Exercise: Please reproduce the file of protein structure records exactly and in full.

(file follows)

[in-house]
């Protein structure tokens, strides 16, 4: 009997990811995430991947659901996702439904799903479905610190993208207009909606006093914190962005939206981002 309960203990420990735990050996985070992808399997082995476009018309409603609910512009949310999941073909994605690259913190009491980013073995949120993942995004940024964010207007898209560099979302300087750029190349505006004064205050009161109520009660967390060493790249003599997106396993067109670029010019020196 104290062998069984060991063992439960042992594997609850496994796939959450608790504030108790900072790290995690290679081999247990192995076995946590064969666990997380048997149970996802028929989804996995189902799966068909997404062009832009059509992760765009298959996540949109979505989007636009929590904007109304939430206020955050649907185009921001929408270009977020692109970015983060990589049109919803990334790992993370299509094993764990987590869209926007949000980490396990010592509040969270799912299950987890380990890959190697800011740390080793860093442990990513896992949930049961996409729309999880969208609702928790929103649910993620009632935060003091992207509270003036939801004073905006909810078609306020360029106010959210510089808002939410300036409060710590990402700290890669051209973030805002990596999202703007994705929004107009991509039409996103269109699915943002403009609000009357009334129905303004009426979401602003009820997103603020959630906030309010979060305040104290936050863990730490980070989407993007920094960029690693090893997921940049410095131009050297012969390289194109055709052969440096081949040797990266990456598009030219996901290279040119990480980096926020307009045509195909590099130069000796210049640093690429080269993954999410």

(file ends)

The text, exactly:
[in-house]
């Protein structure tokens, strides 16, 4: 009997990811995430991947659901996702439904799903479905610190993208207009909606006093914190962005939206981002 309960203990420990735990050996985070992808399997082995476009018309409603609910512009949310999941073909994605690259913190009491980013073995949120993942995004940024964010207007898209560099979302300087750029190349505006004064205050009161109520009660967390060493790249003599997106396993067109670029010019020196 104290062998069984060991063992439960042992594997609850496994796939959450608790504030108790900072790290995690290679081999247990192995076995946590064969666990997380048997149970996802028929989804996995189902799966068909997404062009832009059509992760765009298959996540949109979505989007636009929590904007109304939430206020955050649907185009921001929408270009977020692109970015983060990589049109919803990334790992993370299509094993764990987590869209926007949000980490396990010592509040969270799912299950987890380990890959190697800011740390080793860093442990990513896992949930049961996409729309999880969208609702928790929103649910993620009632935060003091992207509270003036939801004073905006909810078609306020360029106010959210510089808002939410300036409060710590990402700290890669051209973030805002990596999202703007994705929004107009991509039409996103269109699915943002403009609000009357009334129905303004009426979401602003009820997103603020959630906030309010979060305040104290936050863990730490980070989407993007920094960029690693090893997921940049410095131009050297012969390289194109055709052969440096081949040797990266990456598009030219996901290279040119990480980096926020307009045509195909590099130069000796210049640093690429080269993954999410």